Workshop on Critical Data Science
at the 13th International AAAI Conference on Web and Social Media (ICWSM-2019),
Munich, Germany, June 11, 2019
Submissions deadline: March 25, 2019
Acceptance notification: April 12, 2019
The social world is far messier than technical training prepares one for. Among data scientists trained in fields like computer science and statistics are those experiencing a sense of vertigo: we start to realize both the ways in which modeling breaks down on human beings, requiring different notions of rigor, and the potentially negative social impacts of modeling, requiring responsible engagement and activity.
We define “critical data science” as our vision of the practice of working with and modeling data (the “data science”), combined with identifying and questioning the core assumptions commonly underlying that practice (the “critical”). The workshop seeks to combine cultures of critique with those of practice, bringing together data scientists and scholars from computer science and the social sciences around responsibly carrying out data science on social phenomena, and creating sustainable frameworks for interdisciplinary collaboration.
The workshop will involve short reflective presentations by participants, combined with a creative group-based activity to further support reflection of their own and neighboring scientific practices and to create opportunities for further cooperation. The workshop will conclude with a wrap-up for collecting resources and discussing future outcomes, and producing a draft compilation of best practices and a list of priorities for further engagement.
Submissions may either be non-archival 2-page statements of interest or motivation, or archival papers up to 4,000 words. Accepted archival papers will be published in Workshop Proceedings of the 13th International AAAI Conference on Web and Social Media, a special issue of the journal Frontiers in Big Data. Open Access publishing costs will be waived for authors without institutional support for covering these fees.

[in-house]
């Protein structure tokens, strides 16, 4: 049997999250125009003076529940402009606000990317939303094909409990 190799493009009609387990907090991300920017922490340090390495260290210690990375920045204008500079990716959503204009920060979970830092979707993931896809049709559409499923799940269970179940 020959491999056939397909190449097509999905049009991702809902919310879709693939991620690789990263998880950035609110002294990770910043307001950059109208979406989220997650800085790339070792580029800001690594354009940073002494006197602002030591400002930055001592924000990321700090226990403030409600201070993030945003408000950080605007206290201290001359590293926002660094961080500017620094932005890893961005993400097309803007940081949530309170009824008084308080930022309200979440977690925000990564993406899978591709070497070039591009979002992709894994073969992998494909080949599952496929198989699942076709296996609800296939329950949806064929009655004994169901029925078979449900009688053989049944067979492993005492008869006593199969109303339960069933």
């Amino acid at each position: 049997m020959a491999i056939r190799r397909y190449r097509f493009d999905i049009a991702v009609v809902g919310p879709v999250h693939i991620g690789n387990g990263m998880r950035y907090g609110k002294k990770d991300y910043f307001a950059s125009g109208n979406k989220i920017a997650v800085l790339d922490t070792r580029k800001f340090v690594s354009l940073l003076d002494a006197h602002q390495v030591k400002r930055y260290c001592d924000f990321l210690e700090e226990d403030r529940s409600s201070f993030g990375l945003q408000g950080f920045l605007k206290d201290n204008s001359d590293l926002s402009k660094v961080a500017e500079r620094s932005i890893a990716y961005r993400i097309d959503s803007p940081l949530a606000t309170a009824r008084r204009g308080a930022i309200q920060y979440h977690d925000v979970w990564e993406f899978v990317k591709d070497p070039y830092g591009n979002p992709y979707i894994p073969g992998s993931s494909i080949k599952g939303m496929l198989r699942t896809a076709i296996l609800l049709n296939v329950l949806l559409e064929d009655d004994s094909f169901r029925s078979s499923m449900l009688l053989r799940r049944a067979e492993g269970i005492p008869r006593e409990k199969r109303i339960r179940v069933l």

- What should be standards and practices both of methodological rigor, and of respect for subjects, when carrying out computational research on social systems?
- What role can discussions of methods and instruments play in larger critiques of the limitations of data science?
- What are points of fundamental disagreement or diverging orientations/priorities between disciplines?
- What can we learn from the long tradition of critical scrutiny in statistics?
- What combinations of experiences and/or readings has led data scientists to recognize, and perhaps even adopt, ‘non-technical’ ways of framing the world? How do and can these ways of knowing interact with a modeling approach?
- What philosophical commitments or normative orientations, if adopted by data scientists, would produce a principled data science? How can those be realized in interdisciplinary teams?
- What might it look like to use modeling critically and reflexively, or to contextualize what we can or cannot know from modeling from within the modeling process?
- What can we learn from works looking at the social impact of implemented model-based systems?
- What sorts of practices, coalitions, and collaborations can include marginalized voices into data science rather than exclude them?
- Beyond a space for critical reflection, what can be the positive project of a critical data science?
- How can we design collaborations in critical data science?
See https://projects.iq.harvard.edu/critical-data-science for more information and submission instructions.
Momin M. Malik <firstname.lastname@example.org>, Berkman Klein Center for Internet & Society at Harvard University
Katja Mayer <email@example.com>, Department of Science and Technology Studies, University of Vienna, and ZSI Centre for Social Innovation Vienna
Hemank Lamba <firstname.lastname@example.org>, School of Computer Science, Carnegie Mellon University
Claudia Müller-Birn <email@example.com>, Institute of Computer Science, Freie Universität Berlin